The need for some kind of linear bastioned artillery fortifications was realised after the Dutch Raid of 1667 when the Dutch navy was able to sail unimpeded up the River Medway into the heart of our naval anchorage. This resulted in heavy fortifications being installed along and at the mouth of the river. However, the landward approach to the dockyard had been left entirely unprotected. An Act of Parliament passed in 1708/09 recognised this fact and led to the compulsory purchase of the necessary land to provide defences. A plan showing the proposed defence lines drawn up by engineer Hugh Debbieg in 1756 called ‘Plan of the Intrenchment' shows the Lower Lines Park area as farmland surrounded by mudflats to the west (Kendall, p.23).
The Lower Lines was the last section of the Chatham Lines to be constructed. The works were started in 1803 in advance of the Napoleonic Wars. This part extended the earlier section in the southwest, as far as St Mary's Creek and effectively to the River Medway at Gillingham.
A plan of the extended Chatham Lines dated February 1819 by Robert D'Arcy, senior resident engineer, shows the Park area enclosed by defensive ditches to the north with St Mary's barracks behind them (Kendall, p.50).
In the 1860s advances in the power and range of artillery made the entire Chatham Lines obsolete. The Lines, in the form of ditches, had been installed to defend the Chatham Dockyard from any invading army by allowing British mobile forces to attack from a position of safety utilising gun emplacements positioned at intervals. At that time the area of today's Park was still totally undeveloped farmland. (1st Ordnance Survey map c1860 and Kendall, p.74)
According to ‘The historical landscape - Great Lines City Park' report, from the late C19 and throughout the C20, including both world wars, the deep, brick-lined ditches with ramparts and gun emplacements were used for military training and experiments by the Royal Engineers. By building temporary bridges and other military engineering structures they learnt the elements of siege warfare. Any damage sustained was repaired as another practical exercise for the soldiers. Use of real explosives proved a popular public spectacle (Illustrated London News 22 July 1854). One such event appears in Pickwick Papers by Charles Dickens. In the 1890s unique prototype searchlights were developed on site.
In the later C19 a house was built to provide offices and accommodation for the Admiral, his family and staff. Known as Admiralty House it was surrounded by formal gardens, a kitchen garden, vinery and tennis court. It and the gardens were in use until 1959 (as recorded on the OS 4th edition 1929-1952) but were eventually demolished in the 1960s. The area of the gardens forms the core of the Park that exists today and is the origin of the alternative name ‘Admiral's Gardens'.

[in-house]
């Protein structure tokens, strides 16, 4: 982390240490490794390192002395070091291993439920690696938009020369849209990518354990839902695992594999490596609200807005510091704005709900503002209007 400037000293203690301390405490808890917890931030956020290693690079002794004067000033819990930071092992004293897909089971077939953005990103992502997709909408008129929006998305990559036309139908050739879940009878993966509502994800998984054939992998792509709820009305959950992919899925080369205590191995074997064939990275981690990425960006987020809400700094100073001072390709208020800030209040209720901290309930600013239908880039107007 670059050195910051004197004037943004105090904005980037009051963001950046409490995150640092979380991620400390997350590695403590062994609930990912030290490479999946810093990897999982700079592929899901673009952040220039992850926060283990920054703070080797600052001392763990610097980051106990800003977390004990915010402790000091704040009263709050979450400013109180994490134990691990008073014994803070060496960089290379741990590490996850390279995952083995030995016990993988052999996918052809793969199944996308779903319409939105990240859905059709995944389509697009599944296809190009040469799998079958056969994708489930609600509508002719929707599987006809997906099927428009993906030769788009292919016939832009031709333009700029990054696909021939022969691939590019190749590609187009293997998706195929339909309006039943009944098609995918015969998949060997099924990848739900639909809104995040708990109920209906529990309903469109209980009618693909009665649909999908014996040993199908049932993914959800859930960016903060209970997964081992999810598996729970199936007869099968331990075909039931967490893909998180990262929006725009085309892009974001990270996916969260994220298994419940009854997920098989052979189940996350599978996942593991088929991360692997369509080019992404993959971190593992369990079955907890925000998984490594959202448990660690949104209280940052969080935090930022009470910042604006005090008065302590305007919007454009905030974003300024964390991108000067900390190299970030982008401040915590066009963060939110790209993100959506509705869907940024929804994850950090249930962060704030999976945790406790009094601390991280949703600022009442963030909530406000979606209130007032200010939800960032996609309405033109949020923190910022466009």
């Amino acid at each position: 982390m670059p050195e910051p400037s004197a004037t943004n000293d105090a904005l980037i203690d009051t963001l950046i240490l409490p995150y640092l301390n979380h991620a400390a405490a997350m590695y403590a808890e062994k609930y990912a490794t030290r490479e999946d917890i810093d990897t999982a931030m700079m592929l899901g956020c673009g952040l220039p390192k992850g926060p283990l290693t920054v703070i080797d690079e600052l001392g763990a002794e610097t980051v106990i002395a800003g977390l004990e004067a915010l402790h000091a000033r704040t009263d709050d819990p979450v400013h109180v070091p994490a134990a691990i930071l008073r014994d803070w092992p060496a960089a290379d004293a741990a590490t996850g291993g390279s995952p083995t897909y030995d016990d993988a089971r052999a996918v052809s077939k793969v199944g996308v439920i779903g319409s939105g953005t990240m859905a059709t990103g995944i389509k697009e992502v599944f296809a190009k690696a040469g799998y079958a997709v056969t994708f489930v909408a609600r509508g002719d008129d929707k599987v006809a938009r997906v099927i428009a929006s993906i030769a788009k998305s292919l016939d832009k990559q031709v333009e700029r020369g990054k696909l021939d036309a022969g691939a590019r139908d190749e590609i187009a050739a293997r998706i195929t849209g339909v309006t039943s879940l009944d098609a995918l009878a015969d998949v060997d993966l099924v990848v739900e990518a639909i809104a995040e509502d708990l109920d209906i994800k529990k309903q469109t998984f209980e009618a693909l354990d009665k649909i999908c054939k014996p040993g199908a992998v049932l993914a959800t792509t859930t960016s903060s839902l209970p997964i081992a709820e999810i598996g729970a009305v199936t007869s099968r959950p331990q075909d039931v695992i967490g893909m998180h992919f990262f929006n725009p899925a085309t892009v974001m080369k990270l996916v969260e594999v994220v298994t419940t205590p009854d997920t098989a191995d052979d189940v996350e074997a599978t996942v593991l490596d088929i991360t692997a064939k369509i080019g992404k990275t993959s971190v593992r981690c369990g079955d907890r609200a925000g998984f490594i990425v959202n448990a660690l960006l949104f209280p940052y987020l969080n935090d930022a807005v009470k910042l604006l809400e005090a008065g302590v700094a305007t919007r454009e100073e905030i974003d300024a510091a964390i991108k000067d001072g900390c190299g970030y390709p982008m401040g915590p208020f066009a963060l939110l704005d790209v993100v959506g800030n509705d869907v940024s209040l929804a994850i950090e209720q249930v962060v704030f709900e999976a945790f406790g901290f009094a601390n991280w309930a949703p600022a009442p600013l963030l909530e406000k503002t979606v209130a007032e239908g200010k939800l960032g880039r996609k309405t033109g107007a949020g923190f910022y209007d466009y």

During WWII an extensive bombproof underground command centre for the Royal Navy's Nore Admiral was constructed in the gardens on the part of the site now occupied by the Mid-Kent College car park (and excluded from the designated area of historic designed park and garden). It contained offices, stores, workshops, sleeping quarters, telecommunication rooms and a telephone exchange. At the centre was a large room, staffed by Wrens, with a table for plotting enemy and allied shipping. During WWII two air raid shelters were also installed in the park for the Wrens who had their living quarters nearby.
From 1964 until 1989 the underground bunker was used by the Royal Naval Reserve during which time it was known as HMS Wildfire. It was deep enough to be suitable as a nuclear-proof bunker for the period of the Cold War. After it ceased to be used for military training in the late 1980s, the site became derelict and overgrown.
Recently discovered countermine galleries, from the Napoleonic period on the site on land now occupied by the MidKent College buildings (and similarly excluded from the designated area of historic designed park and garden) are the only examples of their kind in the country. They comprise an underground network of brick-lined tunnels designed for listening for the approach of an enemy (Kendall, p.51). The underground command centre remains in sealed underground chambers. The Wrens' air raid shelters are also now (2014) sealed (although serving as bat roosts) and the surface area marked by a concrete pad.
In 2010 the Lower Lines Park became the first part of the Great Lines Heritage Park to be revitalised by clearing overgrown areas, laying access paths, installing benches and constructing a children's play area in the north east corner of the Park. The Park opened to the public with funding and support from MidKent College, English Heritage and Canterbury Archaeological Trust. The paths are used by students as a route between campuses. The Park is owned and managed by a community volunteer group called the Friends of Admiral's Gardens, who promote it as an open space amenity and wildlife sanctuary. It is home to a variety of wildlife, which has been encouraged by the installation of bat and bird boxes. The Park continues to fulfil its recreational role for present-day (2014) adjacent military housing.
Detailed description contributed by Kent Gardens Trust 27/11/2015